An author recently asked me to give her an idea of how much she should spend on book publicity. Though I wanted to say “Everything you have,” I knew that it was not the right answer. The truth is it depends on a number of factors.
Let’s start with one’s budget. Just how much money do you have available to spend? Don’t mortgage the house but don’t cheap out, either. You need to invest in your writing career, but not at the risk of debt.
Next, you should identify a list of what you could or should be doing to market yourself and find out what you could or should be doing to market yourself and find out what it costs. You have to choose how to spend your money wisely.
Third, look at your goals and your mission. What do you hope the marketing and publicizing of your book will do for you? Is your bottom line judged purely by book sales – or does it come in other forms?
For instance, if you are looking to use PR for the book as a lead generator for your business, paid speaking engagements, or to sell some other product or service, then that factors in to what you should be spending on marketing. However, you may spend money to promote this book because you simply want to share a helpful, empowering message that changes people’s lives. In that case, your decision is based less on money and more about what that money can buy. Then there are some who promote this book hoping it will establish a brand for an author and help them to launch future books or to get film rights sold. In that case, you push for a bigger spend because so much is at risk.
Fourth, what you determine to spend, aside from it depending on what things cost, what your goals are, and how much you have, shall depend on what you can do so that you don’t need to pay another to do it. List your skills. Identify your time availability. See if you can do for yourself what others would charge you to do. You may just decide it is easier to let a professional do it all and that your time is more valuable in doing other things.
Fifth, you need to closely look at all of the things you could be doing, such as advertising, social media, events, traditional media, book awards, social media, networking, telemarketing, direct mail, etc. and determine what things cost and compare to their chances of success and likelihood of a pay-off.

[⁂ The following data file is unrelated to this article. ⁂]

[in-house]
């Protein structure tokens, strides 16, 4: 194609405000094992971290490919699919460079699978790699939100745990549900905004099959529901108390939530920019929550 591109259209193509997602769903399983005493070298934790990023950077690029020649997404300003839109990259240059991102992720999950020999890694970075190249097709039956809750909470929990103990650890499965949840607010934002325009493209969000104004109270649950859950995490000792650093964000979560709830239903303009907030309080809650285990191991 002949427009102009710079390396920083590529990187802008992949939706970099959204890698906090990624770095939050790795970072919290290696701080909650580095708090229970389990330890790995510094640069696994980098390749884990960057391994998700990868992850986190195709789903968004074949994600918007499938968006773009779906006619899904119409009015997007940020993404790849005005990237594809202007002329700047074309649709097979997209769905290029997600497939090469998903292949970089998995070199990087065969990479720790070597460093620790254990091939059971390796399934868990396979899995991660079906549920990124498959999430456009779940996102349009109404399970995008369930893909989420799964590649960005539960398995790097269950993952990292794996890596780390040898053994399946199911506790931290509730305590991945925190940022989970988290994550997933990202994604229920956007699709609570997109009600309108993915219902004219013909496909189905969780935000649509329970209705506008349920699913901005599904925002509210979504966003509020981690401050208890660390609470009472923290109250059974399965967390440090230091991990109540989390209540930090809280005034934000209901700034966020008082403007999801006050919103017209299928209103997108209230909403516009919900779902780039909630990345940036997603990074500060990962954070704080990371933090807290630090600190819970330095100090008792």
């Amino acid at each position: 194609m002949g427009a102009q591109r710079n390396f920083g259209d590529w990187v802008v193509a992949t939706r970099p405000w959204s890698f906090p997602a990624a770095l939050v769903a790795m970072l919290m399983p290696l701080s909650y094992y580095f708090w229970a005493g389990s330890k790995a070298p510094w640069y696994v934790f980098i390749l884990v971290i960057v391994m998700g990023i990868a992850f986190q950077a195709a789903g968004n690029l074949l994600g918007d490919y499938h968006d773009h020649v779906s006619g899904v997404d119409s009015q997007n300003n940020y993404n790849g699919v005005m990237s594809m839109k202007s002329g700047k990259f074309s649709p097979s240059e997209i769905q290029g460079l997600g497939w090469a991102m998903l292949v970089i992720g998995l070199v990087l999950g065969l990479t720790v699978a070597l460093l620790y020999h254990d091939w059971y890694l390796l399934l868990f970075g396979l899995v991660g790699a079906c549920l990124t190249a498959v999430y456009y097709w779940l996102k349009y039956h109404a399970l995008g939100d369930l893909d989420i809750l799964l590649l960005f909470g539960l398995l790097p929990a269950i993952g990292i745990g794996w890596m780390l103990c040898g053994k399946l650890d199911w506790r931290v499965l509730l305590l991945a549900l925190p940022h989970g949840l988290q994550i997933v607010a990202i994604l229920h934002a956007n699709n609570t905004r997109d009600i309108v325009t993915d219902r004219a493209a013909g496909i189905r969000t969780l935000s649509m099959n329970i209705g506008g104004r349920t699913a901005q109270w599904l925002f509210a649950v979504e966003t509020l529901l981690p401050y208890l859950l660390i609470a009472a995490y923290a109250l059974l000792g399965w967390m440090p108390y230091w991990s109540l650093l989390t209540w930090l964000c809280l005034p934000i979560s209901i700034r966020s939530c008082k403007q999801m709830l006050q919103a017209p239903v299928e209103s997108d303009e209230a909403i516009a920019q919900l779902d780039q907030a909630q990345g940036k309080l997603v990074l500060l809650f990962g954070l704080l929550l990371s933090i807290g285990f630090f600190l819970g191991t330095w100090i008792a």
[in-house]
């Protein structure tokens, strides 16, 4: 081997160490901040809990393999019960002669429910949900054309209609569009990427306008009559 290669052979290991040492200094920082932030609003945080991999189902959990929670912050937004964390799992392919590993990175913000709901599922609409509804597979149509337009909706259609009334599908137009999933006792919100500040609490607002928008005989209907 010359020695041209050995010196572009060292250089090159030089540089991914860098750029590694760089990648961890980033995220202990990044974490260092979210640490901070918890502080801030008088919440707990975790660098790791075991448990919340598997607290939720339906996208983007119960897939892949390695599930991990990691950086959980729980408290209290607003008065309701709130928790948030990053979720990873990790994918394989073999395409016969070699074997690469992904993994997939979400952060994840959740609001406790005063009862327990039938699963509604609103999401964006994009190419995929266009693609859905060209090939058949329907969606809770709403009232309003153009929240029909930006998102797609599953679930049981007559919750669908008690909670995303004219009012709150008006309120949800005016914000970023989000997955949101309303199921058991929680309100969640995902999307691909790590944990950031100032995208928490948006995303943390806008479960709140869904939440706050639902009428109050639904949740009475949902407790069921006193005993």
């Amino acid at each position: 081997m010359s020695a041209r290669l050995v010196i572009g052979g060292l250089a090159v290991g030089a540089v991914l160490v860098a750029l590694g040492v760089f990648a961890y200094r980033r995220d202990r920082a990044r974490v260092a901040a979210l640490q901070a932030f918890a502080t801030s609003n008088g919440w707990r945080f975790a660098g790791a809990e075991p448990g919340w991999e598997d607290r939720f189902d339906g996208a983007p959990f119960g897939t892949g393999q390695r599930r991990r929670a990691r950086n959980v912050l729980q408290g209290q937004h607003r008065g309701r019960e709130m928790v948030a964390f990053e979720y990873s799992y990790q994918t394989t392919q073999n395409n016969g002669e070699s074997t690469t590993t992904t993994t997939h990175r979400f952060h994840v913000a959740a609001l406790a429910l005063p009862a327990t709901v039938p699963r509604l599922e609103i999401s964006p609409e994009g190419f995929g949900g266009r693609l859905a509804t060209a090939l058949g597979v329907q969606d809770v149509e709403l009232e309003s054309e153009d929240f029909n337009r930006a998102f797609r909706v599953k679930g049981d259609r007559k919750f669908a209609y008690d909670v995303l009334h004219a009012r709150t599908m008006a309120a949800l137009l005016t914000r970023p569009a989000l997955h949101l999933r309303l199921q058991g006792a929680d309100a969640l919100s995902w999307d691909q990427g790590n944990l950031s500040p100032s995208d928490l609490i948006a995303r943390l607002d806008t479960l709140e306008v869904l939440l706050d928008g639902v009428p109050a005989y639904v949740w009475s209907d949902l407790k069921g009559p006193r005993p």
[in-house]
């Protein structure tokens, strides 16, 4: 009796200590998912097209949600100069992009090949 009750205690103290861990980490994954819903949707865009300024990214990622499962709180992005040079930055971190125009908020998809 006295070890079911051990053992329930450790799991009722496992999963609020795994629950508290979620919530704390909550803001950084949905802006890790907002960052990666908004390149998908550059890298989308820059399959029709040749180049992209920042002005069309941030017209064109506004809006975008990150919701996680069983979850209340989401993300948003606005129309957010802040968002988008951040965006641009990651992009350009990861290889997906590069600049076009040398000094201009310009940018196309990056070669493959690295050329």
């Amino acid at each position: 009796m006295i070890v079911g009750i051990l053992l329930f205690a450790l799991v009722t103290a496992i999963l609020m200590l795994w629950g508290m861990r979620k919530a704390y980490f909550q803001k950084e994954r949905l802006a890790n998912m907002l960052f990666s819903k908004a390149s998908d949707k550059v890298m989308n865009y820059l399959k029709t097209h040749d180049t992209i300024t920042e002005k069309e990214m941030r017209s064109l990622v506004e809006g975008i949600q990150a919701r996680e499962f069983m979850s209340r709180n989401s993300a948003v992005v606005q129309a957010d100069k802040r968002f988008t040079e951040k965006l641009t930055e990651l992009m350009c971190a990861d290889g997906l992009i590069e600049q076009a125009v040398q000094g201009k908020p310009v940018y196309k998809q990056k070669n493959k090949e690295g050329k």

Sixth, you need to look at timing. When is the right time to market your book. Is it too soon? Too late? Just right? Is the book timely and relevant?
Seventh, reflect on your results. How much have you done so far. How well did it go? What happened from your activity? Never throw good money after bad, but also do not give up without trying.
Investing in branding, publicity, and marketing is obviously a personal decision. You must customize your initiatives to serve your needs and goals while not breaking the bank to do so.
Some guidance to follow is this:
· Where possible, do a little, and test it. Make sure it was a big enough sample size and that you gave it some time to succeed.
· Review the metrics on every expenditure, but realize there are possibly long-term, intangible benefits to something that you did.
· Do your research, ask questions, then make a decision, and open your wallet. Inertia or sideline watching won’t sell books.
· Stretch your comfort zone, invest in your future, and take a risk.
Authors should see marketing as the thing that can give them an advantage – an edge – that can help them advance their writing career. Eventually, regardless of what you spend, word-of-mouth will either sink or galvanize your book. You just need to invest enough to get to the point where a big enough word-of-mouth can spread.
Roughly, authors can easily expect to spend thousands of dollars on consultations, trainings, seminars, and conferences. They can also expect to spend thousands on securing media coverage, including paid book reviews. If they need a surrogate to execute their social media, that is thousands of dollars more. So is advertising.
So how much should you spend on book publicity?
· If you can afford it.
· When you have big goals.
· If there are marketing services/products that look worthwhile to purchase
· If you have some budget flexibility.
· If you can put it to good use.
· If your book is decent and a professional can actually help you.
· If you plan to build your future writings and career around this book.
· If your book is a hobby or passion project.
· If you know how to do something yourself, such as web design or social media.
· If you really have few discretionary dollars to spend.
· If you think your book is not any good.
· If your book has limited readership potential
· If your budget availability is quite low.
· If you plan to do everything yourself, such as reaching out to the news media and posting regularly on social media.
I am happy to take your money – and I am happy to use it wisely! Let’s promote a winner!
Contact Brian For Marketing Help!!
Brian Feinblum, the founder of this award-winning blog, can be reached at email@example.com He is available to help authors promote their story, sell their book, and grow their brand.
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About Brian Feinblum
Brian Feinblum should be followed on Twitter @theprexpert. This is copyrighted by BookMarketingBuzzBlog ©2021. Born and raised in Brooklyn, he now resides in Westchester with his wife, two kids, and Ferris, a black lab rescue dog. His writings are often featured in The Writer and IBPA’s The Independent. This was named one of the best book marketing blogs by BookBaby http://blog.bookbaby.com/2013/09/the-best-book-marketing-blogs and recognized by Feedspot in 2018 as one of the top book marketing blogs. It was also named by WinningWriters.com as a "best resource.” He recently hosted a panel on book publicity for Book Expo America. For more information, please consult: .